Signpost (Weber, Utah), 2004-10-291
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WEBER STATE UNIVERSITY The The Miser' opens this weekend see page 5 Friday, October 29, 2004 wsusignpost.com VOLUME 67 ISSUE 32 w vc r I profs By SHANE FARVER news editor The Signpost After an interview with infamous serial killer John Wayne Gacy, retired FBI profiler Col. Robert K. Ressler discovered a chilling detail. He had grown up in the same neighborhood as the "Killer Clown," who had murdered over 30 young boys and buried them in his basement. "I'm convinced that he (Gacy) killed more than 33," Ressler said. Ressler stated that if Gacy was killing in Illinois, he was probably killing in the other 14 states he visited during the time of the murders. Ressler recounted his life as a man who has looked into the eyes of evil to a group of students in the Weber State University Wildcat re Representatives clash about Amendment 3 during heated debate By BECKY PALMER sr. news reporter The Signpost College Democrats and the Gay and Straight Alliance participated in a debate with College Republicans on Wednesday evening. The topic was the second clause of the proposed amendment to the Utah Constitution that defines marriage as being only between a man and a woman. That second clause, which reads "No domestic union, however denominated, may be recognized as a marriage or given the same or equivalent legal effect," has been a topic of statewide discussion since its initial proposal. The debate, which was moderated and lasted for about one hour, was sponsored by the College Democrats and the Gay and Straight Alliance. The Republicans were represented by WSU alumnus Johnathah Aubrey, candidate for the Utah House of Representatives, and student Mike Kofoed. The president of College Democrats, Jason Allison, and co-president of the Gay and Straight Alliance Cari Bohm, represented the other side. Following open statements, the audience asked questions to the representatives. The debate ranged from discussion concerning activist judges to paganism to babies born without distinctive genitalia. "I just came to learn more about it," said Dave Savage, attendee and community member. "I'm not Der shares 5 Robert K. Ressler Theater during Convocations Wednesday. His interviews with Gacy and other serial killers including Jeffrey Dahmer, Charles Manson, Ted Bundy and Ed Gein were at times a bit more than he bargained for. Just before his death sentence mm mmmi 4 . py iJ? ..." it j Cari Bohm, co-president of the sits with Jason Allison, president (right), Wednesday night during a in favor of a gay union, but I feel that tonight a lot of crap was just thrown in the air." The majority of the audience of about 125, however, came to support the Gay and Straight Alliance. Their questions, sometimes volatile, were mostly for the Republicans. When asked why the amendment is necessary, Kofoed answered, "For 2,000 years the fundamental unit of society has been a marriage between a man and a woman. Society has a right to decide what their fundamental unit will be. In California, liberal activist judges are taking the laws. They're taking away the voice of the people. We live in a democracy." Bohm replied, "There are already three laws against gay marriage. We do not need to persoonaiB Gwgw "He ( Gacy) said, 'We, if you don't come to my execution before I'm executed, I'm going to come see you after I'm executed." Robert K. Ressler, retired FBI profiler was carried out 10 years ago, Gacy had called Ressler and asked if Ressler would attend his execution. Ressler declined the invitation. He explained to Gacy that he had seen enough death in his line of work and didn't care to see more. "He (Gacy) said, 'Well, if you don't come to my execution before I'm executed, I'm going to come see you after I'm executed,'" Ressler said. The night of Gacy's execution Ressler dozed off at home. He awoke at around 1 a.m. in a cold sweat and feeling panicked. Ressler also had the Gay and Straight Alliance (left), of the WSU College Democrats debate on Amendment 3. amend the constitution. This is uncalled for, and this is a wedge issue in this election. Besides, activist judges don't exist in this state." Debaters were also able to ask questions of one another. "Why do you want to vote on something that will cost Utah taxpayers money and litigation and eventually be decided by federal judges?" Allison asked. The Republican reply first was that the amendment won't be defeated in the federal courts, and then that the amendment does not take away rights. "If the government giveth rights, then the government can taketh them away," Aubrey said. "Those rights are tax rights." Kofoed also talked about inheritance procedures through See Debate page 3 sensation of someone sitting on his chest. The profiler experienced this at roughly the same time Gacy was put to death. Ressler has given his profiling input to Tom Harris author of "Silence of the Lambs", "Red Dragon" and "Hannibal" as well as the creators of the movie "Taking Lives". However, Hollywood isn't real life. FBI agents should never interview convicted serial killers alone, as Ressler found out the hard way. In a prison interview with the Co-Ed Killer Edmund Kemper, Ressler discovered how unnerving solo interviewing Voter apathy By JASON STALEY asst. photo editor The Signpost In less than 96 hours the polls in Utah will open and the election for the new president of the United States of America will begin. Although the election season has been in full swing for some time and is almost over, some people will not vote because they are not registered or they simply choose not to vote. According to the U.S. Census Bureau in 2002, there were 48 million people between the ages of 18 and 30 in the U.S. Of those people, only 19.2 million of them are registered. Nearly 78 percent of Weber State University's student population fit within the 18-to-30 demographic. "I had a debate in one of my college classes. The majority of the class said they will not vote Suspect picked up on campus for Salt Lake County warrant Dale Scott Miller of Og-den was picked up Thursday morning in the Shepherd Union Building near the Greek Offices when an officer approached him and discovered he was wanted on ' a warrant in Salt Lake County for theft of services. The Weber State University Police Department was in the area investigating an anonymous tip called in Wednesday staiiss can be. The 6-foot-5 Kemper killed 11 people, including his grandparents and mother. During the interview, Kemper reminded Ressler that the guard was out feeding other inmates. "Putting on my FBI face, I said, 'Well, this is good, Ed. We'll get to spend more time and talk and get more information here," Ressler said. "And he (Kemper) said, 'Yeah, but I could also snap your neck like twig and twist your head off and set it on the table here.'" The guard let Ressler out soon afterward. Kemper put his See Profiler page 3 kills turnout because their vote won't make a difference," said David Sant, WSU student and lead election specialist for Weber County. Sant disagrees with his class because of the 2003 mayoral election in Washington Terrace. During the election, the vote was a tie and the roll of the dice decided the winner. Not all of the unregistered students are unregistered for the same reason. Sherry Hales, WSU senior, thinks voting is important but has never been a registered voter because she does not have the time. SIM I don't feel like registering, I don't feel like going to vote, because I don't have time to research the topics," Hales said. Her biggest concern is that if she does not research the topic enough she is throwing her vote See Voting page 6 stating that a man near the Greek Offices was viewing pornography and fondling himself. The WSUPD received another tip Thursday but were unable to catch a suspect related to the pornography tip. A campus computer technician didn't find innappropriate material on the computer. Miller was booked into the Weber County Jail Thursday afternoon.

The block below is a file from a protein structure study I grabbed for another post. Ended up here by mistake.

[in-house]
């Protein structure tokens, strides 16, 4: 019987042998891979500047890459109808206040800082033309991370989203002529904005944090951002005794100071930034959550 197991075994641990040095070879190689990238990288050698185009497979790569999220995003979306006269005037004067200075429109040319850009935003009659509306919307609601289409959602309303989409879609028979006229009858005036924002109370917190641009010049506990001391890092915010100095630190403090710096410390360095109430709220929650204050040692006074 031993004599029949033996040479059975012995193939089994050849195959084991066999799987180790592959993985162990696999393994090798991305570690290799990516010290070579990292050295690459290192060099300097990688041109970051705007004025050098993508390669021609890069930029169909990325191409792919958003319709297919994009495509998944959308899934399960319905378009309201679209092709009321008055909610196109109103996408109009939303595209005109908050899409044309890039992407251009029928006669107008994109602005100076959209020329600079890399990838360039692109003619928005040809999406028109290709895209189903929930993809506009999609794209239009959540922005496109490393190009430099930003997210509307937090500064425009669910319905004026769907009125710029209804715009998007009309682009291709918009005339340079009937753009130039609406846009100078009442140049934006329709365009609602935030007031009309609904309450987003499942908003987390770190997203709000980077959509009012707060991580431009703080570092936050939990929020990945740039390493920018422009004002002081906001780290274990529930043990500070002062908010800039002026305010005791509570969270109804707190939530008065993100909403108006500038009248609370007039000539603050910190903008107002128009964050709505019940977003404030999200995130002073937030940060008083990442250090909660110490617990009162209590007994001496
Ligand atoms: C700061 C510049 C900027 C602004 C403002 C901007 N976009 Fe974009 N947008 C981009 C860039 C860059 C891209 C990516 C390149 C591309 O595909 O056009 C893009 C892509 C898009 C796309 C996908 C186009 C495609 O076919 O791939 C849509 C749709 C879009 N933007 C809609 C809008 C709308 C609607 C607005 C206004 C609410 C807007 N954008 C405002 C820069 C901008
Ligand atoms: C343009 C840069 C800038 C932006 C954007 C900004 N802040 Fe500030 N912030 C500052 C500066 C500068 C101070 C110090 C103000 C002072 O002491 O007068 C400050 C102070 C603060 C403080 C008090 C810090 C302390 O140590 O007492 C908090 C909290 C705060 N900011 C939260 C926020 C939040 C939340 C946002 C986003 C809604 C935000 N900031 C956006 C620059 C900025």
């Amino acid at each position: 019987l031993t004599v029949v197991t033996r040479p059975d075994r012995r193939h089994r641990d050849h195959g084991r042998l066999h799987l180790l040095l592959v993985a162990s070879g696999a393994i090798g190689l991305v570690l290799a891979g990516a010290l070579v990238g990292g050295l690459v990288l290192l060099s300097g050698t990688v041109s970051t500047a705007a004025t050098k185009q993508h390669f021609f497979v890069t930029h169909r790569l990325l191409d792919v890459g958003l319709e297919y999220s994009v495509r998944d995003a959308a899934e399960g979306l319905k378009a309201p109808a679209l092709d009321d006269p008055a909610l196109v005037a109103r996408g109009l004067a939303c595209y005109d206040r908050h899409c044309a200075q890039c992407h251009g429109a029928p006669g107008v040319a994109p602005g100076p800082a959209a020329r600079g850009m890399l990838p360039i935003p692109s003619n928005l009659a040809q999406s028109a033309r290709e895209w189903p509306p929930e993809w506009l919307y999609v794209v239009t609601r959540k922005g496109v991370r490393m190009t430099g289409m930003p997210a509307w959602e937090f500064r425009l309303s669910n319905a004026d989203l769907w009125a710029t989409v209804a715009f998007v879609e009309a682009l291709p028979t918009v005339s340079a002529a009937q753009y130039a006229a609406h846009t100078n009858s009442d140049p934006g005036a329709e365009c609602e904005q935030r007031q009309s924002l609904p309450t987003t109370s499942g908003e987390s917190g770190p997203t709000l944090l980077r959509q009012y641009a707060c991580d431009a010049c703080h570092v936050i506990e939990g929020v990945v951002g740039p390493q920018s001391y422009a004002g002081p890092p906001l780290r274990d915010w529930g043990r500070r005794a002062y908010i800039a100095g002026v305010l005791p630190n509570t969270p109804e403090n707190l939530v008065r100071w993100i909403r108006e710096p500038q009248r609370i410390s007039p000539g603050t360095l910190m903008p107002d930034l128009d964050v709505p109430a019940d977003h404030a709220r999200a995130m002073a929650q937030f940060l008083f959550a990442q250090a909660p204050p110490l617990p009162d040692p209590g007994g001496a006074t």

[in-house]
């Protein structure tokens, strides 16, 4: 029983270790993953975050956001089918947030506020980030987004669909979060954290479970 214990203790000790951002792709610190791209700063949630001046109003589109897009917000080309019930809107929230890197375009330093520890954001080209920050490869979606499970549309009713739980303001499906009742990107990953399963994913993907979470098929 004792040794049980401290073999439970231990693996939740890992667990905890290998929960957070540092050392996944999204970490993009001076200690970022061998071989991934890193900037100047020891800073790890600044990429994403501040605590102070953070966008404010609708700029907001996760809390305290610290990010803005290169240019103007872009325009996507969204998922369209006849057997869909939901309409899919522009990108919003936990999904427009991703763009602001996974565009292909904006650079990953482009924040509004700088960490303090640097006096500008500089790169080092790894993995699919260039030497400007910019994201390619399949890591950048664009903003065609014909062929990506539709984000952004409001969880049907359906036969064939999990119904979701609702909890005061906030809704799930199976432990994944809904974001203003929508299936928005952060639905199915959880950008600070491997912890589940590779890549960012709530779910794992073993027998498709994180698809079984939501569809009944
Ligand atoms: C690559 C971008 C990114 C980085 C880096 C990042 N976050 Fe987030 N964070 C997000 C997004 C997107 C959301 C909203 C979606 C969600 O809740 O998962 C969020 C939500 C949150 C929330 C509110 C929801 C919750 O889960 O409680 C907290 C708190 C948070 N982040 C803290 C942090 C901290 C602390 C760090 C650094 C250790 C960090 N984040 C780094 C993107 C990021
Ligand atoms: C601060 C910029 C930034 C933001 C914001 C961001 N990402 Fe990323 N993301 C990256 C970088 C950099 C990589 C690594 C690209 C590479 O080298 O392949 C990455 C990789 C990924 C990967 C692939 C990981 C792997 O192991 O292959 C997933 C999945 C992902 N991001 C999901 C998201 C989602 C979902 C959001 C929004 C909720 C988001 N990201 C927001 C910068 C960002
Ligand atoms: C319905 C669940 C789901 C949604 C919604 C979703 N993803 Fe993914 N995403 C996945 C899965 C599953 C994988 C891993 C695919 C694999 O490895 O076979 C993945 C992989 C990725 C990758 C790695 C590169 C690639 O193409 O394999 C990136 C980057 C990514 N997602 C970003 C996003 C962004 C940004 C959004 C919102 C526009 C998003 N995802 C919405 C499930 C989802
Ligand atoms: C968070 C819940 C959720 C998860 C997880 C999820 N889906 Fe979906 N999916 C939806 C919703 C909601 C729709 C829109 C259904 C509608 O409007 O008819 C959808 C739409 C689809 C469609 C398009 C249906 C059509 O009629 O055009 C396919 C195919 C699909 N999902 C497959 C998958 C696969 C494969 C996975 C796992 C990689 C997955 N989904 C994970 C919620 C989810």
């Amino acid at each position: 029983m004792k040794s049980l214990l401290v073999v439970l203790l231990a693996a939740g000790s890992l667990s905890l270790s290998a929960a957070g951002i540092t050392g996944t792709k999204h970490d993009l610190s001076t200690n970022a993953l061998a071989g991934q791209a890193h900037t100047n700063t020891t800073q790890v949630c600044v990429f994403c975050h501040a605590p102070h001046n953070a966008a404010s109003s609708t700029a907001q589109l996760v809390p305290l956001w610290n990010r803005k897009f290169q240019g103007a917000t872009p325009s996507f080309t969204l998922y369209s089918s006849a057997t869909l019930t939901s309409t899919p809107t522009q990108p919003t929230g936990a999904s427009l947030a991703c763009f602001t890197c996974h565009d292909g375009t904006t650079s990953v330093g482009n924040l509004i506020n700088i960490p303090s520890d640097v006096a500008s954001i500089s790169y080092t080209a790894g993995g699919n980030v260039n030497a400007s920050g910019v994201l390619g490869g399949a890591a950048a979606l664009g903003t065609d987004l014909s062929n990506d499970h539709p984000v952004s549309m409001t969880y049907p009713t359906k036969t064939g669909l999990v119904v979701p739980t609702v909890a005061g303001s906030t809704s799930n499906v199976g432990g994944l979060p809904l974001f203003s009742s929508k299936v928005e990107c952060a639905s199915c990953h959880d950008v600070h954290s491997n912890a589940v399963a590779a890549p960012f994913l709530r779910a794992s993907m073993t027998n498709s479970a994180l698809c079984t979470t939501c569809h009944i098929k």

|Title||Signpost (Weber, Utah), 2004-10-29, Vol. 67, No. 32|
|Creator||Weber State University|
|Contributors||Associated Students of Weber State University|
|Description||Weber's current student newspaper, the Signpost, first appeared on September 29, 1937. For two years prior to that time, campus news was disseminated via announcements posted on a bulletin board known as the "Signpost". As a result, the masthead of the first issue of the paper itself featured a rudimentary wooden sign with the title spelled out in rustic-looking letters. Over the years the paper has been published continuously, though the look, size and style has changed several times.|
|Subject||College student newspapers and periodicals; Weber State University|
|Publisher Digital||Stewart Library, Weber State University|
|Source||University Archives LD5893.W55 S5, Stewart Library, Weber State University|
|Rights Management||Public Domain. Courtesy of University Archives, Stewart Library, Weber State University.|